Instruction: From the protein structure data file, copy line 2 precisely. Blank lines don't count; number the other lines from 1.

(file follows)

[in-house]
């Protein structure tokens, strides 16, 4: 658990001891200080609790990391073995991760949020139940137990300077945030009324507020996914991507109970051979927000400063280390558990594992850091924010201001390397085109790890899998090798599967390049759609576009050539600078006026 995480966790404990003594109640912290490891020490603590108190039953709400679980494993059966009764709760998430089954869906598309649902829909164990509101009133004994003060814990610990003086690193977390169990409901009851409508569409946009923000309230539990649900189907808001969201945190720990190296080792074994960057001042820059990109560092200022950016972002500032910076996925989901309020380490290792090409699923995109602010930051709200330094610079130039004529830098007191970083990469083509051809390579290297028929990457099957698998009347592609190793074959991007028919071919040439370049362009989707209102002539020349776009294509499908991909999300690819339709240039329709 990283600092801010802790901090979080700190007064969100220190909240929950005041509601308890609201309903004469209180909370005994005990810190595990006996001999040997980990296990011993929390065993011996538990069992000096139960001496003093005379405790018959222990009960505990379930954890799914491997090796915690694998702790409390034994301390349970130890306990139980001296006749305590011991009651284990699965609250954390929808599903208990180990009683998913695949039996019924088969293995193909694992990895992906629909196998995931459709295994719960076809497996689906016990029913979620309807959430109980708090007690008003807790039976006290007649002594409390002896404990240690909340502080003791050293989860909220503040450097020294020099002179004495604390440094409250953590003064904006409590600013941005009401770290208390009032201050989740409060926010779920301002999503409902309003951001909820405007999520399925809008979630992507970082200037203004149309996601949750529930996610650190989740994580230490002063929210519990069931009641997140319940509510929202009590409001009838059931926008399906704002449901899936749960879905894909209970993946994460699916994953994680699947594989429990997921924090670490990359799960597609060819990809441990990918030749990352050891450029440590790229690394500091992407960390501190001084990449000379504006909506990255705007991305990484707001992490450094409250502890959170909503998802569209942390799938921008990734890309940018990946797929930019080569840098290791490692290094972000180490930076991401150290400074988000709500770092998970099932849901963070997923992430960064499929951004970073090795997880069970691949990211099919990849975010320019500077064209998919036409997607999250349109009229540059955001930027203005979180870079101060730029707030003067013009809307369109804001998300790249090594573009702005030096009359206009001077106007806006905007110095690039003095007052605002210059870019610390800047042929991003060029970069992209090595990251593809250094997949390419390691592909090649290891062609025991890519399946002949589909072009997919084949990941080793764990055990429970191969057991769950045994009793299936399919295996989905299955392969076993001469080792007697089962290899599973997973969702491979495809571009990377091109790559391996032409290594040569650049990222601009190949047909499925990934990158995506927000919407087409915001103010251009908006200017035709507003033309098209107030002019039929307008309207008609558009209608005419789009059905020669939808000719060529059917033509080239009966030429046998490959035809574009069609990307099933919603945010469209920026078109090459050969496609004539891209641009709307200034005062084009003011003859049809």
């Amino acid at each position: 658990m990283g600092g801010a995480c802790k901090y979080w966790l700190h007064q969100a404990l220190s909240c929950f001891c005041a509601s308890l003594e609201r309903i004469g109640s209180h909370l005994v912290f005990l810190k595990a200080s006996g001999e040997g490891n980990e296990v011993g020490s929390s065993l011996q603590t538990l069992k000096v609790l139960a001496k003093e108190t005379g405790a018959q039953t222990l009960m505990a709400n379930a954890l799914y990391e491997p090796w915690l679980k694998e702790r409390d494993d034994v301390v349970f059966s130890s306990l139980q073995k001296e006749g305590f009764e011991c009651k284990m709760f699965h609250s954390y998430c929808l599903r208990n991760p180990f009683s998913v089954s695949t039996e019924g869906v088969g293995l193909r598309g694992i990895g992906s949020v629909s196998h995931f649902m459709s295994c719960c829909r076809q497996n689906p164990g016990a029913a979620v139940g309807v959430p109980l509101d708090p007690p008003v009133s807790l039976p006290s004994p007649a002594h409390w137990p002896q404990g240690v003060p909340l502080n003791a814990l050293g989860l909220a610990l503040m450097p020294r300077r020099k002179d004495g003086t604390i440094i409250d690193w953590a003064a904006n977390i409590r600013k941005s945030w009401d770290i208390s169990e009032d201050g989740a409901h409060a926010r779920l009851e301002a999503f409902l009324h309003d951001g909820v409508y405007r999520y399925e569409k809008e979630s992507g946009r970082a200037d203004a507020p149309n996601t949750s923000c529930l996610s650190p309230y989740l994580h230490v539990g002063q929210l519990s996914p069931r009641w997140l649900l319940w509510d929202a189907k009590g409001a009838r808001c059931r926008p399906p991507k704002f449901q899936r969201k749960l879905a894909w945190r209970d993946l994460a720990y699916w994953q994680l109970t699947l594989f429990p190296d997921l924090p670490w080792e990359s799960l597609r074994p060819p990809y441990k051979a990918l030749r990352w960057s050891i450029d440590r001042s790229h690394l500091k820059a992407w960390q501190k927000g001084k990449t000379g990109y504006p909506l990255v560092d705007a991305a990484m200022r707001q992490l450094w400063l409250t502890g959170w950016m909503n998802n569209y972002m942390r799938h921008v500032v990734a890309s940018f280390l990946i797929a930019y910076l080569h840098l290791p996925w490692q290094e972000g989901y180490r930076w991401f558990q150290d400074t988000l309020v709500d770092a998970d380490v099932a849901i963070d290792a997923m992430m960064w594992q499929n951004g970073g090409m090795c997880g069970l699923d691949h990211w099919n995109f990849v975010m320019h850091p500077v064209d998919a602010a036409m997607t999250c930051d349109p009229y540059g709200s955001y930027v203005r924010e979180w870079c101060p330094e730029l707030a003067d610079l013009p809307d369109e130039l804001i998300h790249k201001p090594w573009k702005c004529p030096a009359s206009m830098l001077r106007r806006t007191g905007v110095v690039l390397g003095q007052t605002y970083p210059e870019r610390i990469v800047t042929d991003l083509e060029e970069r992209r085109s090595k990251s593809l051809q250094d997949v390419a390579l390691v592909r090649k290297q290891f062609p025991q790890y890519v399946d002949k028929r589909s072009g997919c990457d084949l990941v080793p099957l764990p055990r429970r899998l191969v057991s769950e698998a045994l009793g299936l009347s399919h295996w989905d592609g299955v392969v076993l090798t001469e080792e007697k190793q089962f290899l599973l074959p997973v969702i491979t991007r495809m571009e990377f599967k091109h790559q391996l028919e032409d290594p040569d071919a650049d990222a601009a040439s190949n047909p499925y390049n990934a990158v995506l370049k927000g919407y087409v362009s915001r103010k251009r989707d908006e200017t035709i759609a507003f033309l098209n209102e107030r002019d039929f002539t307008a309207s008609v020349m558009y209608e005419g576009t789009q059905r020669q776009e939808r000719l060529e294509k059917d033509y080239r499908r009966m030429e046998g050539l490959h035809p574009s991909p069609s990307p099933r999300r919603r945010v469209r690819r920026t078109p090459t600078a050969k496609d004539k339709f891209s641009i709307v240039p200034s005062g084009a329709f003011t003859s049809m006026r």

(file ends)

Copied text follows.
């Protein structure tokens, strides 16, 4: 658990001891200080609790990391073995991760949020139940137990300077945030009324507020996914991507109970051979927000400063280390558990594992850091924010201001390397085109790890899998090798599967390049759609576009050539600078006026 995480966790404990003594109640912290490891020490603590108190039953709400679980494993059966009764709760998430089954869906598309649902829909164990509101009133004994003060814990610990003086690193977390169990409901009851409508569409946009923000309230539990649900189907808001969201945190720990190296080792074994960057001042820059990109560092200022950016972002500032910076996925989901309020380490290792090409699923995109602010930051709200330094610079130039004529830098007191970083990469083509051809390579290297028929990457099957698998009347592609190793074959991007028919071919040439370049362009989707209102002539020349776009294509499908991909999300690819339709240039329709 990283600092801010802790901090979080700190007064969100220190909240929950005041509601308890609201309903004469209180909370005994005990810190595990006996001999040997980990296990011993929390065993011996538990069992000096139960001496003093005379405790018959222990009960505990379930954890799914491997090796915690694998702790409390034994301390349970130890306990139980001296006749305590011991009651284990699965609250954390929808599903208990180990009683998913695949039996019924088969293995193909694992990895992906629909196998995931459709295994719960076809497996689906016990029913979620309807959430109980708090007690008003807790039976006290007649002594409390002896404990240690909340502080003791050293989860909220503040450097020294020099002179004495604390440094409250953590003064904006409590600013941005009401770290208390009032201050989740409060926010779920301002999503409902309003951001909820405007999520399925809008979630992507970082200037203004149309996601949750529930996610650190989740994580230490002063929210519990069931009641997140319940509510929202009590409001009838059931926008399906704002449901899936749960879905894909209970993946994460699916994953994680699947594989429990997921924090670490990359799960597609060819990809441990990918030749990352050891450029440590790229690394500091992407960390501190001084990449000379504006909506990255705007991305990484707001992490450094409250502890959170909503998802569209942390799938921008990734890309940018990946797929930019080569840098290791490692290094972000180490930076991401150290400074988000709500770092998970099932849901963070997923992430960064499929951004970073090795997880069970691949990211099919990849975010320019500077064209998919036409997607999250349109009229540059955001930027203005979180870079101060730029707030003067013009809307369109804001998300790249090594573009702005030096009359206009001077106007806006905007110095690039003095007052605002210059870019610390800047042929991003060029970069992209090595990251593809250094997949390419390691592909090649290891062609025991890519399946002949589909072009997919084949990941080793764990055990429970191969057991769950045994009793299936399919295996989905299955392969076993001469080792007697089962290899599973997973969702491979495809571009990377091109790559391996032409290594040569650049990222601009190949047909499925990934990158995506927000919407087409915001103010251009908006200017035709507003033309098209107030002019039929307008309207008609558009209608005419789009059905020669939808000719060529059917033509080239009966030429046998490959035809574009069609990307099933919603945010469209920026078109090459050969496609004539891209641009709307200034005062084009003011003859049809």